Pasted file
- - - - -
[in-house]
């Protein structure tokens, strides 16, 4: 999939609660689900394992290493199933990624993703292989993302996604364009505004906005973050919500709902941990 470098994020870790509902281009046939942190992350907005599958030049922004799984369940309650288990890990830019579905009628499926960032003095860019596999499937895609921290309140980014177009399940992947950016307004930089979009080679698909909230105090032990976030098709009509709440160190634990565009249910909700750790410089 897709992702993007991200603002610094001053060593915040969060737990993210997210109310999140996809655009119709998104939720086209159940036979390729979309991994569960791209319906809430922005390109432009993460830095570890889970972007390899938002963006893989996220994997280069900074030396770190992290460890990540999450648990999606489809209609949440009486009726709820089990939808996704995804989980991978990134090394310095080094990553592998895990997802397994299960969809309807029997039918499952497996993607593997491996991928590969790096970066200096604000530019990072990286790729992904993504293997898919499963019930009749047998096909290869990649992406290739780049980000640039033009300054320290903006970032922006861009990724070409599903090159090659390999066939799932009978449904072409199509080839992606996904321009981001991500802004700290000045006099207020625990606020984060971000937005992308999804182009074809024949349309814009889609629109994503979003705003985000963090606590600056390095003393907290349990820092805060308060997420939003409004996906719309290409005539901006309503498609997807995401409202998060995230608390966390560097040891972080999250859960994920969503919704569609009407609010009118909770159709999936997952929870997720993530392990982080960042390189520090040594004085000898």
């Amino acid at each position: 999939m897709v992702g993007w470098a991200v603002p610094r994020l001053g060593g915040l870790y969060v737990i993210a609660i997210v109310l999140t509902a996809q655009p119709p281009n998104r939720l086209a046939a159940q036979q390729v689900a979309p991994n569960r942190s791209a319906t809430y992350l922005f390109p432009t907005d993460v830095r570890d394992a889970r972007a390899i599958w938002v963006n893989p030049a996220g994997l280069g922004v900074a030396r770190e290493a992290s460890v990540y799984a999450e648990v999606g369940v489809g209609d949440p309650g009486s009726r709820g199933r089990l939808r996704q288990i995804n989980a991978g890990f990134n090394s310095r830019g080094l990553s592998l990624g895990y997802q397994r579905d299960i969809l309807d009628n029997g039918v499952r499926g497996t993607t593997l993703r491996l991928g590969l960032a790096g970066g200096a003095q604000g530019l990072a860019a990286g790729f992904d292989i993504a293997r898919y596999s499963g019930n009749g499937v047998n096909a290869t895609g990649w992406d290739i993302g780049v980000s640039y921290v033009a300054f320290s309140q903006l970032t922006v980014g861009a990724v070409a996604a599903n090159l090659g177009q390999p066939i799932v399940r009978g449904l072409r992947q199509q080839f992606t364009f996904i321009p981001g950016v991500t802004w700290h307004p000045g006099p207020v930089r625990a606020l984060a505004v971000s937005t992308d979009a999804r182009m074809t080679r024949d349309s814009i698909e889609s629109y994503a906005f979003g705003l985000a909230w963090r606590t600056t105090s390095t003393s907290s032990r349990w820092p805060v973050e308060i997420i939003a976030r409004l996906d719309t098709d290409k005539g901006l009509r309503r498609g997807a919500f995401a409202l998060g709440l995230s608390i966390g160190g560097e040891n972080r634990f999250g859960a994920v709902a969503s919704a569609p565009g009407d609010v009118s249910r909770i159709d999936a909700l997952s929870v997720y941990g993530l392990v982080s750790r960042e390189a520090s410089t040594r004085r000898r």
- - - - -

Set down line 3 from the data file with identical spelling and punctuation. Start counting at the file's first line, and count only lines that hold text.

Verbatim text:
């Amino acid at each position: 999939m897709v992702g993007w470098a991200v603002p610094r994020l001053g060593g915040l870790y969060v737990i993210a609660i997210v109310l999140t509902a996809q655009p119709p281009n998104r939720l086209a046939a159940q036979q390729v689900a979309p991994n569960r942190s791209a319906t809430y992350l922005f390109p432009t907005d993460v830095r570890d394992a889970r972007a390899i599958w938002v963006n893989p030049a996220g994997l280069g922004v900074a030396r770190e290493a992290s460890v990540y799984a999450e648990v999606g369940v489809g209609d949440p309650g009486s009726r709820g199933r089990l939808r996704q288990i995804n989980a991978g890990f990134n090394s310095r830019g080094l990553s592998l990624g895990y997802q397994r579905d299960i969809l309807d009628n029997g039918v499952r499926g497996t993607t593997l993703r491996l991928g590969l960032a790096g970066g200096a003095q604000g530019l990072a860019a990286g790729f992904d292989i993504a293997r898919y596999s499963g019930n009749g499937v047998n096909a290869t895609g990649w992406d290739i993302g780049v980000s640039y921290v033009a300054f320290s309140q903006l970032t922006v980014g861009a990724v070409a996604a599903n090159l090659g177009q390999p066939i799932v399940r009978g449904l072409r992947q199509q080839f992606t364009f996904i321009p981001g950016v991500t802004w700290h307004p000045g006099p207020v930089r625990a606020l984060a505004v971000s937005t992308d979009a999804r182009m074809t080679r024949d349309s814009i698909e889609s629109y994503a906005f979003g705003l985000a909230w963090r606590t600056t105090s390095t003393s907290s032990r349990w820092p805060v973050e308060i997420i939003a976030r409004l996906d719309t098709d290409k005539g901006l009509r309503r498609g997807a919500f995401a409202l998060g709440l995230s608390i966390g160190g560097e040891n972080r634990f999250g859960a994920v709902a969503s919704a569609p565009g009407d609010v009118s249910r909770i159709d999936a909700l997952s929870v997720y941990g993530l392990v982080s750790r960042e390189a520090s410089t040594r004085r000898r």